5 Questions you should not ask in an interview
At the end of an interview, every employee ask- Do you have any question? In this case, the right questions will work to your advantage. But, if you ask any wrong question during a job interview, that can make a bad impression on the interview, even you can decrease your recruiting chances. If you are planning for your youth jobs in Canada, keep in mind that don’t ask the below-mentioned questions are never appropriate to ask your interviewer because it can directly reflect your knowledge and maturity. For example “asking about someone’s children is usually just making conversation, but not an appropriate in an interview setting.
Here is the list of 5 questions you should never ask in an interview:
1 Can I do this job from home?
If you are interviewing for youth jobs in Canada, avoid this question. Because the job description says everything. If you ask this question it will reflect that you dislike working with others on the same roof.
2 What does your company do?
It is one of the biggest inappropriate questions that candidates often ask in an interview. If you ask this question, it shows that you couldn’t have researched about the company. So, avoid this question because it directly demonstrates that you are interested in a company as well as a job profile.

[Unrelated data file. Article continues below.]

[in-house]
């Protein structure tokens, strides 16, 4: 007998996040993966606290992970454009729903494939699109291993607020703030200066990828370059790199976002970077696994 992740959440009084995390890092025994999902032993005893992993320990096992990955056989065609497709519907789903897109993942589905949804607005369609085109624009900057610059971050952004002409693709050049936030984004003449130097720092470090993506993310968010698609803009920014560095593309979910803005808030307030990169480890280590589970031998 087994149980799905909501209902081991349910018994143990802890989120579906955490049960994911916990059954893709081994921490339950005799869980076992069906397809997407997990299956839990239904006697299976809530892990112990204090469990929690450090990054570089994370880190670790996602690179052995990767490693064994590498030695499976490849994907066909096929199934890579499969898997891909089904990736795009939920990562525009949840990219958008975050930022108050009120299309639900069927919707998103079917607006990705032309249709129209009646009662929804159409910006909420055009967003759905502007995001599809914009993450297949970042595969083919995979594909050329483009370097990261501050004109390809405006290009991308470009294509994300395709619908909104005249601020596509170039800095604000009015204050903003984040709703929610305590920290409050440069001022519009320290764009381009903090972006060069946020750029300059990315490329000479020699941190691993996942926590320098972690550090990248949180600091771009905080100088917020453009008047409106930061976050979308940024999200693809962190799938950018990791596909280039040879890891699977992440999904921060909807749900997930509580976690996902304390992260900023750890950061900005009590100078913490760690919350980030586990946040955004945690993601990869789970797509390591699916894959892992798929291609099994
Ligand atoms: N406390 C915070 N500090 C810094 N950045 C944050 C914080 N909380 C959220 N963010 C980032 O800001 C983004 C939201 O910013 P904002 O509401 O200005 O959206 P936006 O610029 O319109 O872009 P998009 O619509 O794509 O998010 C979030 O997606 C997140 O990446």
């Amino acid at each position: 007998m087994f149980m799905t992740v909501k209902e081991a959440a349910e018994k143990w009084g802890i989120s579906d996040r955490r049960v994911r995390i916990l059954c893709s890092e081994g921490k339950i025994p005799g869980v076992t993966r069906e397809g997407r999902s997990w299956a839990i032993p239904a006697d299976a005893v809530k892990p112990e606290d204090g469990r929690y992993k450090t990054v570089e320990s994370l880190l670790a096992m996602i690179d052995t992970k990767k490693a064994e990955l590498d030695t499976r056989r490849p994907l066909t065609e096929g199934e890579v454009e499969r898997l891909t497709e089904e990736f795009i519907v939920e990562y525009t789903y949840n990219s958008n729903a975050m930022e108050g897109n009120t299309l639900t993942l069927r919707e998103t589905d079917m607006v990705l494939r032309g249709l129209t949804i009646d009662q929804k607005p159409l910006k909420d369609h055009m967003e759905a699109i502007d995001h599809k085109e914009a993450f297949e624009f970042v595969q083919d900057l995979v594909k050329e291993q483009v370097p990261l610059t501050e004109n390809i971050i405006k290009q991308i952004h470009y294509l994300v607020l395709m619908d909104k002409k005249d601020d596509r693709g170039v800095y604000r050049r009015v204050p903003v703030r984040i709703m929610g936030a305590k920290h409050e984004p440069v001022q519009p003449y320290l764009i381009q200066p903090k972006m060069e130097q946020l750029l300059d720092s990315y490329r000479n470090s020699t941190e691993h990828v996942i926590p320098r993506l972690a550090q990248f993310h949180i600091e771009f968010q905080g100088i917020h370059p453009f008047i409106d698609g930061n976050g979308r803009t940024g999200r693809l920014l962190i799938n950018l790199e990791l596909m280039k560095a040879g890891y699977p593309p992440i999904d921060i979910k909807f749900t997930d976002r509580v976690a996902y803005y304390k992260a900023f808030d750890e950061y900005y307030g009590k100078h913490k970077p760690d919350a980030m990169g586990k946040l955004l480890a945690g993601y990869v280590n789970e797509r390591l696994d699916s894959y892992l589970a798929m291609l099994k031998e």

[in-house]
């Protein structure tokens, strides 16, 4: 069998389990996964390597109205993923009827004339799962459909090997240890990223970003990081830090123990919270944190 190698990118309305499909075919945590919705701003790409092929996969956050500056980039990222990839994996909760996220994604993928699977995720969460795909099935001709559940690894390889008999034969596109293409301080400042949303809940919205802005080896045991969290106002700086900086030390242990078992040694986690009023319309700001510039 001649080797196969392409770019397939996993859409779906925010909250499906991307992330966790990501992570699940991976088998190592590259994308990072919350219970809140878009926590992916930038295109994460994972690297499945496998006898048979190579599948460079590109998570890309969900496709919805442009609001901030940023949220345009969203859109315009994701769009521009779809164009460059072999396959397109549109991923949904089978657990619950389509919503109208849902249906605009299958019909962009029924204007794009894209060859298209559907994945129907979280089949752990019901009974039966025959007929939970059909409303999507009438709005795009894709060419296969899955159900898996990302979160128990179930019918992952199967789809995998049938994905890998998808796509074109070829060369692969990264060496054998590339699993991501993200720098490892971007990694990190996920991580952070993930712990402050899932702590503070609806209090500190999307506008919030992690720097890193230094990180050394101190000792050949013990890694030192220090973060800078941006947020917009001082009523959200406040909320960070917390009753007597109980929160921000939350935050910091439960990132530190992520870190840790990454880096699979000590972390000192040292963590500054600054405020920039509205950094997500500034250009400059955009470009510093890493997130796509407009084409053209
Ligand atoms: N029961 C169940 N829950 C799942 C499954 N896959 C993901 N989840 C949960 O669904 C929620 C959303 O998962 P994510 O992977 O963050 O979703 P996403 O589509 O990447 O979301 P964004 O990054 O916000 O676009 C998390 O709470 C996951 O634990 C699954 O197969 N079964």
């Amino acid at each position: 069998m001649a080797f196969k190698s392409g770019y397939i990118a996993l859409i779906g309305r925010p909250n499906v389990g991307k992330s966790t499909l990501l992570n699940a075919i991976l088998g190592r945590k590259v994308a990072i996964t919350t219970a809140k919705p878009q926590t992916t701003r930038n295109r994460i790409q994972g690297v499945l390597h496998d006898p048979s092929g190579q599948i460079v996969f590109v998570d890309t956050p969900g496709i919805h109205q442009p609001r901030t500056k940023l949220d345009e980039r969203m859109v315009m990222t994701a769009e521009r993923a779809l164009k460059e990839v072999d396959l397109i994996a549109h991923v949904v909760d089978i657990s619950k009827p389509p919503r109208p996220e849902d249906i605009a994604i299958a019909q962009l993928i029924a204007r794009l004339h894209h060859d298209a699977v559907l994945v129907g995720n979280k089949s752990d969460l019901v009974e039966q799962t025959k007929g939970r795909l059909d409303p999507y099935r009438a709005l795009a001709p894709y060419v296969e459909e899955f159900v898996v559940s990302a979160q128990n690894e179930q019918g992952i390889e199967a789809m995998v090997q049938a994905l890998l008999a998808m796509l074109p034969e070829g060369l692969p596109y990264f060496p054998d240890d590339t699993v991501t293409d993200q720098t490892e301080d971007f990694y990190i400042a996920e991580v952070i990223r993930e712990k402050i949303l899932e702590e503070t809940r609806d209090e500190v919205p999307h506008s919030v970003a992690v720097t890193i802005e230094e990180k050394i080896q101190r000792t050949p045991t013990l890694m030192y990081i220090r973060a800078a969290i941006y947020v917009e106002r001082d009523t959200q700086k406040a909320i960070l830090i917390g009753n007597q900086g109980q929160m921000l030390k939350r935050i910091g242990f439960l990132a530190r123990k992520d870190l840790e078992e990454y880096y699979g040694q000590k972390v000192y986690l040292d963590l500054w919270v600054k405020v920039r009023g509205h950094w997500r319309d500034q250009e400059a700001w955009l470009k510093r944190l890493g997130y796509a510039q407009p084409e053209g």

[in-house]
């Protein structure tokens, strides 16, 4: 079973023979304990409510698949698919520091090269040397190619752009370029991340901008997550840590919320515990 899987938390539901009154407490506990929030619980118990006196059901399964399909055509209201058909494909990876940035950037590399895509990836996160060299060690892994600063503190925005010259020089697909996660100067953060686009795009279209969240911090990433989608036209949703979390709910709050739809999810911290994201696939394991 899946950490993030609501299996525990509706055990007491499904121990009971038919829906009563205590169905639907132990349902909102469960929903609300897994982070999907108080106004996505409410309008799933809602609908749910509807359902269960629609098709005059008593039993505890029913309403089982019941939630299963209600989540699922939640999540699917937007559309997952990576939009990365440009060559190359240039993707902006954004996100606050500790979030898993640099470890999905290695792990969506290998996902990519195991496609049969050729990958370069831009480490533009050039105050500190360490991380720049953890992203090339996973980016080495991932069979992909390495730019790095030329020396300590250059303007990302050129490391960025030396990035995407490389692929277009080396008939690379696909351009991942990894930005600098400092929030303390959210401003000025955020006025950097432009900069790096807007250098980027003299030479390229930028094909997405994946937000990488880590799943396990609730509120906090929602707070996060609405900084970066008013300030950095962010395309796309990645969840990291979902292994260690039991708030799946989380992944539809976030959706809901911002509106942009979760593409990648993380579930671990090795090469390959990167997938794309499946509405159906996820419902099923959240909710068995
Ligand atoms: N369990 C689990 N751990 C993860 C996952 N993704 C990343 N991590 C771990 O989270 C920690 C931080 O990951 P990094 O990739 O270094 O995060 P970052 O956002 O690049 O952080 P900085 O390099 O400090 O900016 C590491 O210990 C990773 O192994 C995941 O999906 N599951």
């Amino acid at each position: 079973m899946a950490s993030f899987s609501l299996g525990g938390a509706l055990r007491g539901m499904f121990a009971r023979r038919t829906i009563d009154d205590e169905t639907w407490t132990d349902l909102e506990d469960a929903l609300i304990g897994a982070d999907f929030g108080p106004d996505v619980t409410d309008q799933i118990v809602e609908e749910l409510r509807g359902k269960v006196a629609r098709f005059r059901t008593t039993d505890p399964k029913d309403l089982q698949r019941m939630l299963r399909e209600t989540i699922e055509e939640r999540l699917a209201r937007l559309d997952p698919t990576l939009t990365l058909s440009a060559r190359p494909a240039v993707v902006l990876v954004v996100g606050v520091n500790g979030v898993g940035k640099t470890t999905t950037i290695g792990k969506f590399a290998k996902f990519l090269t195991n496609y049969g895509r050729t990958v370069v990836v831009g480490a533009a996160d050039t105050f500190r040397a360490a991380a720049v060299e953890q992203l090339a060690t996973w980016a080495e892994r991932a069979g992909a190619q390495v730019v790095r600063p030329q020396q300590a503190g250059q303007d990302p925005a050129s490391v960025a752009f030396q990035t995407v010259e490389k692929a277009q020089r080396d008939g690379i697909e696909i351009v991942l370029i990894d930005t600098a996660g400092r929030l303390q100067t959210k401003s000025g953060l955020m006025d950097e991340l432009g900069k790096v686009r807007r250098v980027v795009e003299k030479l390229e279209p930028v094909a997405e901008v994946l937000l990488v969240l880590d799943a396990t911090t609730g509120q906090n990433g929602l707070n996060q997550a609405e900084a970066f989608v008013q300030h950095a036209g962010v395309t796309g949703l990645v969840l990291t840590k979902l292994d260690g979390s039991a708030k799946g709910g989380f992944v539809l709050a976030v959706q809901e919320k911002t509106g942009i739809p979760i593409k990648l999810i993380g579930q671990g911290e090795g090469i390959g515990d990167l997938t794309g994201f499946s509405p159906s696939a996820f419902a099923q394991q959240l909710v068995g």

3 What is the salary for this position?
Don’t ask this question in your first interview round. Only share your expectations about salary when HR asks you “what is your expectation regarding CTC?”. Try to avoid this question until you get a position.
4 How long would I wait to get promoted?
Everyone needs an appraisal. But, this question reflects that you are interested in a job. Instead of this, you can ask “how much growth I can expect while working in this company?.
5 What type of health insurance does this company give?
Only ask this question when you get an offer letter. Never ask about the benefits because it shows that you are more interested in benefits not work. Once you get an offer letter to bring it up with human resources rather than an interviewer.